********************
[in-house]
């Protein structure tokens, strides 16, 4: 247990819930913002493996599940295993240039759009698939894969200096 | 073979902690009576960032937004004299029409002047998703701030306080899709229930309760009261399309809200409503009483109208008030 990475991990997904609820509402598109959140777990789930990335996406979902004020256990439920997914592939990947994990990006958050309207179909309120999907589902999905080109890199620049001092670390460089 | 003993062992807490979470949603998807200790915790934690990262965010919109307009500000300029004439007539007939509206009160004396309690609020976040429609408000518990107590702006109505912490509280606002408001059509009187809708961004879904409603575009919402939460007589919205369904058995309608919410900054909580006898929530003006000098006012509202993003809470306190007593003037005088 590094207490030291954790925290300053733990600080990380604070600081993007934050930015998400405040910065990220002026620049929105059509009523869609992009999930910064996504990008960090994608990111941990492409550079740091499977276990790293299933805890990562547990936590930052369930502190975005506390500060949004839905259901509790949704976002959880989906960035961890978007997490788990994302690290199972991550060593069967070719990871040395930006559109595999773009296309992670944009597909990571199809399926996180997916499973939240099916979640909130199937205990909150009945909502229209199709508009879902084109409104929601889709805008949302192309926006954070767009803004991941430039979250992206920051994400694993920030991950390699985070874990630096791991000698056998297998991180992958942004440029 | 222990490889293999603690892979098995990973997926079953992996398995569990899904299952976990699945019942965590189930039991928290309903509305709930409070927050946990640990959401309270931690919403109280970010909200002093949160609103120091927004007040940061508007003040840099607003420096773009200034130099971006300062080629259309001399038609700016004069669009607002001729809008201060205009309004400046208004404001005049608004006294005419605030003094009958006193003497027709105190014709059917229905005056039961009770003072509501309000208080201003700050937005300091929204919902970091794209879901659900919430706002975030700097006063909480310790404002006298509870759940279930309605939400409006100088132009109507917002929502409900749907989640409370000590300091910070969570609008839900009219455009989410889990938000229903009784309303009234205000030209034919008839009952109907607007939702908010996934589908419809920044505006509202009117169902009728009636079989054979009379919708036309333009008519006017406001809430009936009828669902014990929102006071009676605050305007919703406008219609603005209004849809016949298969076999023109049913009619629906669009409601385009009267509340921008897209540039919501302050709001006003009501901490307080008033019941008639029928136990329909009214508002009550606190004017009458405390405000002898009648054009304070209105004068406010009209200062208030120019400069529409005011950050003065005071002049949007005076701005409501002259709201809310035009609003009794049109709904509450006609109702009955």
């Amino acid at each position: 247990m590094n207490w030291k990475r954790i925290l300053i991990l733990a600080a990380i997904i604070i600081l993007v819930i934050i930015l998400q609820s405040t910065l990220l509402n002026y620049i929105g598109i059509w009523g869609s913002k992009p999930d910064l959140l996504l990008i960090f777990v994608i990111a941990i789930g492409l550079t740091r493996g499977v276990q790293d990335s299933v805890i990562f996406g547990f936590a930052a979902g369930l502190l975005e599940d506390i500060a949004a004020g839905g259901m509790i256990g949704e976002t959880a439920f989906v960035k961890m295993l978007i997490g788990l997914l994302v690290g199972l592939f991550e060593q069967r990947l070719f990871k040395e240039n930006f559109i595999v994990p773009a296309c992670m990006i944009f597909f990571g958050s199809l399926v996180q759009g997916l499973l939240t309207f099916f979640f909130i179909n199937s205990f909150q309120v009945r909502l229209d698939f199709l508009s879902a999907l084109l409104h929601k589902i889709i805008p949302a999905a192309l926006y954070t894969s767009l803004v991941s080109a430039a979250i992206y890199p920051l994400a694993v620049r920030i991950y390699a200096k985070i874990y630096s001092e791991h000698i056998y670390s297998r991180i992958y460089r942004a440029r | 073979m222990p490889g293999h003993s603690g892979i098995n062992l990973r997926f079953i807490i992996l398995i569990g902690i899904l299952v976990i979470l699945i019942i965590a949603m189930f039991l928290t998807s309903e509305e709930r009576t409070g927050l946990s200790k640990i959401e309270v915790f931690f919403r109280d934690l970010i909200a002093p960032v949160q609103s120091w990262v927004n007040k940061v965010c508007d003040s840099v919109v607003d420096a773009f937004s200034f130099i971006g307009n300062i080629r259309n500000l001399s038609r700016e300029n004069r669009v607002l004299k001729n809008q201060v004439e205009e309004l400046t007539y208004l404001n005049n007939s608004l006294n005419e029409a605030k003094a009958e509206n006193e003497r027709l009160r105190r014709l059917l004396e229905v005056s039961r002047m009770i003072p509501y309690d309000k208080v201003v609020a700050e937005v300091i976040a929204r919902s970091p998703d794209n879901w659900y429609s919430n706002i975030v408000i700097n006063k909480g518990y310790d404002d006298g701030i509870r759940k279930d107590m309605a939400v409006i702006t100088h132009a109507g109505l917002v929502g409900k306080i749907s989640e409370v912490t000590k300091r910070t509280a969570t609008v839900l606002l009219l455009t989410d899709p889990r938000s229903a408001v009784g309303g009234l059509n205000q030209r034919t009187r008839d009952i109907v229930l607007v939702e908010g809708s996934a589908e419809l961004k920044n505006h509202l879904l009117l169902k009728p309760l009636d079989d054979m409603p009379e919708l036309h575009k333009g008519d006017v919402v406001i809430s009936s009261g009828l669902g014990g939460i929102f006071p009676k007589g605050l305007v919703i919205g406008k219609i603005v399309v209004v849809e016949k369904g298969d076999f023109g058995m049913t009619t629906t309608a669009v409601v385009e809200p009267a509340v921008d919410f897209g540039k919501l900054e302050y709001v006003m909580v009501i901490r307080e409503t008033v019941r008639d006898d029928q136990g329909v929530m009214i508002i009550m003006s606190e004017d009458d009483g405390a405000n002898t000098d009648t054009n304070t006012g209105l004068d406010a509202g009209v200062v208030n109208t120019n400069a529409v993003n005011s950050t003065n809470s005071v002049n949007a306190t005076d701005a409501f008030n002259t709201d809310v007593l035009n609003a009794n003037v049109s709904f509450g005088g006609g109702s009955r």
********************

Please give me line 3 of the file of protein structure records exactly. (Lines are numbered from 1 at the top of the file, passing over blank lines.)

């Amino acid at each position: 247990m590094n207490w030291k990475r954790i925290l300053i991990l733990a600080a990380i997904i604070i600081l993007v819930i934050i930015l998400q609820s405040t910065l990220l509402n002026y620049i929105g598109i059509w009523g869609s913002k992009p999930d910064l959140l996504l990008i960090f777990v994608i990111a941990i789930g492409l550079t740091r493996g499977v276990q790293d990335s299933v805890i990562f996406g547990f936590a930052a979902g369930l502190l975005e599940d506390i500060a949004a004020g839905g259901m509790i256990g949704e976002t959880a439920f989906v960035k961890m295993l978007i997490g788990l997914l994302v690290g199972l592939f991550e060593q069967r990947l070719f990871k040395e240039n930006f559109i595999v994990p773009a296309c992670m990006i944009f597909f990571g958050s199809l399926v996180q759009g997916l499973l939240t309207f099916f979640f909130i179909n199937s205990f909150q309120v009945r909502l229209d698939f199709l508009s879902a999907l084109l409104h929601k589902i889709i805008p949302a999905a192309l926006y954070t894969s767009l803004v991941s080109a430039a979250i992206y890199p920051l994400a694993v620049r920030i991950y390699a200096k985070i874990y630096s001092e791991h000698i056998y670390s297998r991180i992958y460089r942004a440029r | 073979m222990p490889g293999h003993s603690g892979i098995n062992l990973r997926f079953i807490i992996l398995i569990g902690i899904l299952v976990i979470l699945i019942i965590a949603m189930f039991l928290t998807s309903e509305e709930r009576t409070g927050l946990s200790k640990i959401e309270v915790f931690f919403r109280d934690l970010i909200a002093p960032v949160q609103s120091w990262v927004n007040k940061v965010c508007d003040s840099v919109v607003d420096a773009f937004s200034f130099i971006g307009n300062i080629r259309n500000l001399s038609r700016e300029n004069r669009v607002l004299k001729n809008q201060v004439e205009e309004l400046t007539y208004l404001n005049n007939s608004l006294n005419e029409a605030k003094a009958e509206n006193e003497r027709l009160r105190r014709l059917l004396e229905v005056s039961r002047m009770i003072p509501y309690d309000k208080v201003v609020a700050e937005v300091i976040a929204r919902s970091p998703d794209n879901w659900y429609s919430n706002i975030v408000i700097n006063k909480g518990y310790d404002d006298g701030i509870r759940k279930d107590m309605a939400v409006i702006t100088h132009a109507g109505l917002v929502g409900k306080i749907s989640e409370v912490t000590k300091r910070t509280a969570t609008v839900l606002l009219l455009t989410d899709p889990r938000s229903a408001v009784g309303g009234l059509n205000q030209r034919t009187r008839d009952i109907v229930l607007v939702e908010g809708s996934a589908e419809l961004k920044n505006h509202l879904l009117l169902k009728p309760l009636d079989d054979m409603p009379e919708l036309h575009k333009g008519d006017v919402v406001i809430s009936s009261g009828l669902g014990g939460i929102f006071p009676k007589g605050l305007v919703i919205g406008k219609i603005v399309v209004v849809e016949k369904g298969d076999f023109g058995m049913t009619t629906t309608a669009v409601v385009e809200p009267a509340v921008d919410f897209g540039k919501l900054e302050y709001v006003m909580v009501i901490r307080e409503t008033v019941r008639d006898d029928q136990g329909v929530m009214i508002i009550m003006s606190e004017d009458d009483g405390a405000n002898t000098d009648t054009n304070t006012g209105l004068d406010a509202g009209v200062v208030n109208t120019n400069a529409v993003n005011s950050t003065n809470s005071v002049n949007a306190t005076d701005a409501f008030n002259t709201d809310v007593l035009n609003a009794n003037v049109s709904f509450g005088g006609g109702s009955r």